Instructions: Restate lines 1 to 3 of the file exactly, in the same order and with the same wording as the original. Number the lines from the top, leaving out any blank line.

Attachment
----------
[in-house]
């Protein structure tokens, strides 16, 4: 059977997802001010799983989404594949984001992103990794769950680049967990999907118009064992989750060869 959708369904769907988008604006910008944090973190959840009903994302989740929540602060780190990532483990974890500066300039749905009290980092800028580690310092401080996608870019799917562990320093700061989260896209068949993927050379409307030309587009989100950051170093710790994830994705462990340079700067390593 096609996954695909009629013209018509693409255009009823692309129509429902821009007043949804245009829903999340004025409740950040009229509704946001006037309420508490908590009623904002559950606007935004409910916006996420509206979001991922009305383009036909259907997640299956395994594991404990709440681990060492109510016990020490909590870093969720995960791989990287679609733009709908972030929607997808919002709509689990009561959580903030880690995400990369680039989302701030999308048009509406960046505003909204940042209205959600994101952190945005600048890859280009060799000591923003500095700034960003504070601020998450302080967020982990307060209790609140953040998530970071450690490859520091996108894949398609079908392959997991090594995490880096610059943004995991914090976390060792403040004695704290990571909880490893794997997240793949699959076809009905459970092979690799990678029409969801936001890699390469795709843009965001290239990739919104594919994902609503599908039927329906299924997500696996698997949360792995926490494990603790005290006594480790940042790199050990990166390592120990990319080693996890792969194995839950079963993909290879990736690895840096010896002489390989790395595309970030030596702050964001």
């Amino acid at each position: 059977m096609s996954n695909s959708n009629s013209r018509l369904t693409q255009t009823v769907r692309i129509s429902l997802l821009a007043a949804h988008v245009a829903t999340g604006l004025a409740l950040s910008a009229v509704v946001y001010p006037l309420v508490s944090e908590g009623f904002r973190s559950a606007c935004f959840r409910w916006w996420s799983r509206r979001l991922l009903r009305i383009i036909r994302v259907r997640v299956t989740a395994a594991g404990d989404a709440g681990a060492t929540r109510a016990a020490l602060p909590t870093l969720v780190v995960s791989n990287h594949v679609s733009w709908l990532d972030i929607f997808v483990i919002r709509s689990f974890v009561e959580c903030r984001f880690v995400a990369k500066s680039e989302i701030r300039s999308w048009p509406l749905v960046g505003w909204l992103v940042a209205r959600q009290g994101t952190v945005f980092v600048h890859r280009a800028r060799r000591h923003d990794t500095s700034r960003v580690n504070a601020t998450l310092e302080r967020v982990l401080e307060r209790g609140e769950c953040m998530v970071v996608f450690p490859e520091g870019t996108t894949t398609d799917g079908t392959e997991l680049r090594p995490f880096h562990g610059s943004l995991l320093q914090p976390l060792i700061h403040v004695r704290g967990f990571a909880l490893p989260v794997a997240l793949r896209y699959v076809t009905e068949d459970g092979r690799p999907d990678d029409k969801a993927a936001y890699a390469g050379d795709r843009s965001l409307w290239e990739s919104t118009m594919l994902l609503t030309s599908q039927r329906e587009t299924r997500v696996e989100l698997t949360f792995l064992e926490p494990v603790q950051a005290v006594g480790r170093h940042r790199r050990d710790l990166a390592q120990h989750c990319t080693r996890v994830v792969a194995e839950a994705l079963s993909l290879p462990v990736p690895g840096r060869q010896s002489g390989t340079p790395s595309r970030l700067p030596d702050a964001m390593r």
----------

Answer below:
[in-house]
């Protein structure tokens, strides 16, 4: 059977997802001010799983989404594949984001992103990794769950680049967990999907118009064992989750060869 959708369904769907988008604006910008944090973190959840009903994302989740929540602060780190990532483990974890500066300039749905009290980092800028580690310092401080996608870019799917562990320093700061989260896209068949993927050379409307030309587009989100950051170093710790994830994705462990340079700067390593 096609996954695909009629013209018509693409255009009823692309129509429902821009007043949804245009829903999340004025409740950040009229509704946001006037309420508490908590009623904002559950606007935004409910916006996420509206979001991922009305383009036909259907997640299956395994594991404990709440681990060492109510016990020490909590870093969720995960791989990287679609733009709908972030929607997808919002709509689990009561959580903030880690995400990369680039989302701030999308048009509406960046505003909204940042209205959600994101952190945005600048890859280009060799000591923003500095700034960003504070601020998450302080967020982990307060209790609140953040998530970071450690490859520091996108894949398609079908392959997991090594995490880096610059943004995991914090976390060792403040004695704290990571909880490893794997997240793949699959076809009905459970092979690799990678029409969801936001890699390469795709843009965001290239990739919104594919994902609503599908039927329906299924997500696996698997949360792995926490494990603790005290006594480790940042790199050990990166390592120990990319080693996890792969194995839950079963993909290879990736690895840096010896002489390989790395595309970030030596702050964001």
């Amino acid at each position: 059977m096609s996954n695909s959708n009629s013209r018509l369904t693409q255009t009823v769907r692309i129509s429902l997802l821009a007043a949804h988008v245009a829903t999340g604006l004025a409740l950040s910008a009229v509704v946001y001010p006037l309420v508490s944090e908590g009623f904002r973190s559950a606007c935004f959840r409910w916006w996420s799983r509206r979001l991922l009903r009305i383009i036909r994302v259907r997640v299956t989740a395994a594991g404990d989404a709440g681990a060492t929540r109510a016990a020490l602060p909590t870093l969720v780190v995960s791989n990287h594949v679609s733009w709908l990532d972030i929607f997808v483990i919002r709509s689990f974890v009561e959580c903030r984001f880690v995400a990369k500066s680039e989302i701030r300039s999308w048009p509406l749905v960046g505003w909204l992103v940042a209205r959600q009290g994101t952190v945005f980092v600048h890859r280009a800028r060799r000591h923003d990794t500095s700034r960003v580690n504070a601020t998450l310092e302080r967020v982990l401080e307060r209790g609140e769950c953040m998530v970071v996608f450690p490859e520091g870019t996108t894949t398609d799917g079908t392959e997991l680049r090594p995490f880096h562990g610059s943004l995991l320093q914090p976390l060792i700061h403040v004695r704290g967990f990571a909880l490893p989260v794997a997240l793949r896209y699959v076809t009905e068949d459970g092979r690799p999907d990678d029409k969801a993927a936001y890699a390469g050379d795709r843009s965001l409307w290239e990739s919104t118009m594919l994902l609503t030309s599908q039927r329906e587009t299924r997500v696996e989100l698997t949360f792995l064992e926490p494990v603790q950051a005290v006594g480790r170093h940042r790199r050990d710790l990166a390592q120990h989750c990319t080693r996890v994830v792969a194995e839950a994705l079963s993909l290879p462990v990736p690895g840096r060869q010896s002489g390989t340079p790395s595309r970030l700067p030596d702050a964001m390593r």